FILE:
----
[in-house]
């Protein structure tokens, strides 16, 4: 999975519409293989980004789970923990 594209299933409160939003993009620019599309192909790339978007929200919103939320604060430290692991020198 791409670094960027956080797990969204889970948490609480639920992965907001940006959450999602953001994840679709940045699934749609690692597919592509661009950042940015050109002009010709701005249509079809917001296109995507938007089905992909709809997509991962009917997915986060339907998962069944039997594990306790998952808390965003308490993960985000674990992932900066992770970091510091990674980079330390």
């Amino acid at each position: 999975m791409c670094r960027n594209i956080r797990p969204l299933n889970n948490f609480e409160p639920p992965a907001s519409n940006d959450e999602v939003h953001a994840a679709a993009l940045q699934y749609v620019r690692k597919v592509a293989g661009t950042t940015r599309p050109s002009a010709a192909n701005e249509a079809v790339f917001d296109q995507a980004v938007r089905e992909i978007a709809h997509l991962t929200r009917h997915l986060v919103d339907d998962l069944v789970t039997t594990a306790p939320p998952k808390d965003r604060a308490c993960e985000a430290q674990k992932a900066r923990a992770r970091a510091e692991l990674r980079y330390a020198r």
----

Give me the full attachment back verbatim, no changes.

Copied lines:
[in-house]
């Protein structure tokens, strides 16, 4: 999975519409293989980004789970923990 594209299933409160939003993009620019599309192909790339978007929200919103939320604060430290692991020198 791409670094960027956080797990969204889970948490609480639920992965907001940006959450999602953001994840679709940045699934749609690692597919592509661009950042940015050109002009010709701005249509079809917001296109995507938007089905992909709809997509991962009917997915986060339907998962069944039997594990306790998952808390965003308490993960985000674990992932900066992770970091510091990674980079330390």
């Amino acid at each position: 999975m791409c670094r960027n594209i956080r797990p969204l299933n889970n948490f609480e409160p639920p992965a907001s519409n940006d959450e999602v939003h953001a994840a679709a993009l940045q699934y749609v620019r690692k597919v592509a293989g661009t950042t940015r599309p050109s002009a010709a192909n701005e249509a079809v790339f917001d296109q995507a980004v938007r089905e992909i978007a709809h997509l991962t929200r009917h997915l986060v919103d339907d998962l069944v789970t039997t594990a306790p939320p998952k808390d965003r604060a308490c993960e985000a430290q674990k992932a900066r923990a992770r970091a510091e692991l990674r980079y330390a020198r």